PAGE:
Tijana Krstic is a historian of the early modern Ottoman Empire. More broadly, she is interested in social, cultural and religious history of the early modern Mediterranean and Central Europe, especially in circulation of texts, artifacts, people and religio-political concepts across imperial, cultural and confessional boundaries. Her first project explored how various Ottoman Muslim and Christian authors narrated the phenomenon of conversion to Islam in the empire's formative period, between the fifteenth and seventeenth centuries. Her new project turns towards the early modern Mediterranean to study the experiences of Morisco refugees to the Ottoman Empire in the context of Ottoman-Habsburg relations and broader early modern religio-political developments.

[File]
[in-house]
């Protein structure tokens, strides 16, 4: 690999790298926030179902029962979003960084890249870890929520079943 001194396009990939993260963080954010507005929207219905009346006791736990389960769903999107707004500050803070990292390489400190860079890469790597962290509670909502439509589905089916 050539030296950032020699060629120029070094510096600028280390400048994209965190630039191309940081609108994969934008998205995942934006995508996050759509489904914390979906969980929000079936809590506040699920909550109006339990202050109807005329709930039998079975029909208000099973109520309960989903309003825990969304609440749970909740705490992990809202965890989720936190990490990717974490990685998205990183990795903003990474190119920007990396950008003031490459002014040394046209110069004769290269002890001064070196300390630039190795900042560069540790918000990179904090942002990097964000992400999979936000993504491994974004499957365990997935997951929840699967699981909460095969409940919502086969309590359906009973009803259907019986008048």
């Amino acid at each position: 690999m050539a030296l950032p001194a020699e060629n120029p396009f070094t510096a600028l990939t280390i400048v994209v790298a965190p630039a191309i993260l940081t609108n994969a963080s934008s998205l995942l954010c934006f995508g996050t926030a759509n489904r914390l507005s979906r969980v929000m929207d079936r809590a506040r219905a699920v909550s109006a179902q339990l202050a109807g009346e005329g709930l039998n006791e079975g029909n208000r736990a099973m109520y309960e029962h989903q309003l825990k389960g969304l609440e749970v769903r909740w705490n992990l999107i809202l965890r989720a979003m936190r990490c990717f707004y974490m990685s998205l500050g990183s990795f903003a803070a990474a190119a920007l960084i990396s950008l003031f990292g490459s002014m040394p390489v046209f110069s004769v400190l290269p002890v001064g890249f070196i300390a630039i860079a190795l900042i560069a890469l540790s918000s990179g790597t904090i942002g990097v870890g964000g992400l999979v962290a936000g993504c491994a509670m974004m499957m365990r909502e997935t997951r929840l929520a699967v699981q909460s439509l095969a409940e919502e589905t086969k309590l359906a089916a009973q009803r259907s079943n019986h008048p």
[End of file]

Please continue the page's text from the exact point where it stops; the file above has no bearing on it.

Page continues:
Prior to coming to CEU, Tijana Krstic taught at Penn State University's Department of History and Religious Studies Program (2006-09) and at Northwestern University's Department of History as a Mellon Postdoctoral Fellow (2004-06). She is a recipient of several prestigious research grants and the author of Contested Conversions to Islam: Narratives of Religious Change and Communal Politics in the Early Modern Ottoman Empire (Stanford University Press, 2011). Her new project is entitled "A Mediterranean Network: Spanish Moriscos in the Ottoman Empire and Beyond, 1570s-1620s."